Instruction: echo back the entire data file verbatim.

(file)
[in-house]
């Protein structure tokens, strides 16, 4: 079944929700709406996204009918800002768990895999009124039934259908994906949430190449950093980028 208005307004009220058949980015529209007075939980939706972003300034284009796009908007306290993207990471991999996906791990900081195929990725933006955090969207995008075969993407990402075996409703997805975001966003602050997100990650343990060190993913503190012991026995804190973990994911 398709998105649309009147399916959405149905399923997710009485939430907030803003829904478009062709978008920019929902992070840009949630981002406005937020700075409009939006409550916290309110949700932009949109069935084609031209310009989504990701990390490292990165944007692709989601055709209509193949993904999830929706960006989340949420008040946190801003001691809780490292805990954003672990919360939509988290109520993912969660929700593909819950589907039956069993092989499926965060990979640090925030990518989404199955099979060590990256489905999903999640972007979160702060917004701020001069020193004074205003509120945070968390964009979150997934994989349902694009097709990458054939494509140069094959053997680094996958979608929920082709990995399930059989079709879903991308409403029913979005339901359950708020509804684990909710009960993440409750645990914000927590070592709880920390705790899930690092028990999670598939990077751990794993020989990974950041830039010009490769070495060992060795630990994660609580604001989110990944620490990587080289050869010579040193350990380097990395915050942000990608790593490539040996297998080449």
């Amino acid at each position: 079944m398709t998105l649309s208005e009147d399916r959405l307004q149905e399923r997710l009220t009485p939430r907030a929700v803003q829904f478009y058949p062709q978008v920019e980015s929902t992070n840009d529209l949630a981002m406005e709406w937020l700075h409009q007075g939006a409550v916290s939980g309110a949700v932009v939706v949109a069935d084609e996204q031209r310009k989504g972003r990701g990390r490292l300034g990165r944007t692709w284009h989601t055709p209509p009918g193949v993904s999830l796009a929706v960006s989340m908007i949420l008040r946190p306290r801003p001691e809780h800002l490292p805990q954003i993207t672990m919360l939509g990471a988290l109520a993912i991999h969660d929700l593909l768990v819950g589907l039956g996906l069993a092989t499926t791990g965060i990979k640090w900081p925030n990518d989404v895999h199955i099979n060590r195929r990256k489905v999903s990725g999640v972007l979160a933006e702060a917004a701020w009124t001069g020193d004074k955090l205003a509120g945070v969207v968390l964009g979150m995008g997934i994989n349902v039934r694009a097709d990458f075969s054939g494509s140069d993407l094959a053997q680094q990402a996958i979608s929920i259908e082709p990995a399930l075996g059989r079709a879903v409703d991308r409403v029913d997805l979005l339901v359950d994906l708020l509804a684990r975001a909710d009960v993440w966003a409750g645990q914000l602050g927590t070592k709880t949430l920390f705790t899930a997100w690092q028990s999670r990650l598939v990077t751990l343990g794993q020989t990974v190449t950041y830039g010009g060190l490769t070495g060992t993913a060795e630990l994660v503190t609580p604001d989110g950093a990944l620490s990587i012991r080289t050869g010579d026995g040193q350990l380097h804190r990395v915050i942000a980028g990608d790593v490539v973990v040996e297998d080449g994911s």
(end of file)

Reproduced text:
[in-house]
């Protein structure tokens, strides 16, 4: 079944929700709406996204009918800002768990895999009124039934259908994906949430190449950093980028 208005307004009220058949980015529209007075939980939706972003300034284009796009908007306290993207990471991999996906791990900081195929990725933006955090969207995008075969993407990402075996409703997805975001966003602050997100990650343990060190993913503190012991026995804190973990994911 398709998105649309009147399916959405149905399923997710009485939430907030803003829904478009062709978008920019929902992070840009949630981002406005937020700075409009939006409550916290309110949700932009949109069935084609031209310009989504990701990390490292990165944007692709989601055709209509193949993904999830929706960006989340949420008040946190801003001691809780490292805990954003672990919360939509988290109520993912969660929700593909819950589907039956069993092989499926965060990979640090925030990518989404199955099979060590990256489905999903999640972007979160702060917004701020001069020193004074205003509120945070968390964009979150997934994989349902694009097709990458054939494509140069094959053997680094996958979608929920082709990995399930059989079709879903991308409403029913979005339901359950708020509804684990909710009960993440409750645990914000927590070592709880920390705790899930690092028990999670598939990077751990794993020989990974950041830039010009490769070495060992060795630990994660609580604001989110990944620490990587080289050869010579040193350990380097990395915050942000990608790593490539040996297998080449």
């Amino acid at each position: 079944m398709t998105l649309s208005e009147d399916r959405l307004q149905e399923r997710l009220t009485p939430r907030a929700v803003q829904f478009y058949p062709q978008v920019e980015s929902t992070n840009d529209l949630a981002m406005e709406w937020l700075h409009q007075g939006a409550v916290s939980g309110a949700v932009v939706v949109a069935d084609e996204q031209r310009k989504g972003r990701g990390r490292l300034g990165r944007t692709w284009h989601t055709p209509p009918g193949v993904s999830l796009a929706v960006s989340m908007i949420l008040r946190p306290r801003p001691e809780h800002l490292p805990q954003i993207t672990m919360l939509g990471a988290l109520a993912i991999h969660d929700l593909l768990v819950g589907l039956g996906l069993a092989t499926t791990g965060i990979k640090w900081p925030n990518d989404v895999h199955i099979n060590r195929r990256k489905v999903s990725g999640v972007l979160a933006e702060a917004a701020w009124t001069g020193d004074k955090l205003a509120g945070v969207v968390l964009g979150m995008g997934i994989n349902v039934r694009a097709d990458f075969s054939g494509s140069d993407l094959a053997q680094q990402a996958i979608s929920i259908e082709p990995a399930l075996g059989r079709a879903v409703d991308r409403v029913d997805l979005l339901v359950d994906l708020l509804a684990r975001a909710d009960v993440w966003a409750g645990q914000l602050g927590t070592k709880t949430l920390f705790t899930a997100w690092q028990s999670r990650l598939v990077t751990l343990g794993q020989t990974v190449t950041y830039g010009g060190l490769t070495g060992t993913a060795e630990l994660v503190t609580p604001d989110g950093a990944l620490s990587i012991r080289t050869g010579d026995g040193q350990l380097h804190r990395v915050i942000a980028g990608d790593v490539v973990v040996e297998d080449g994911s």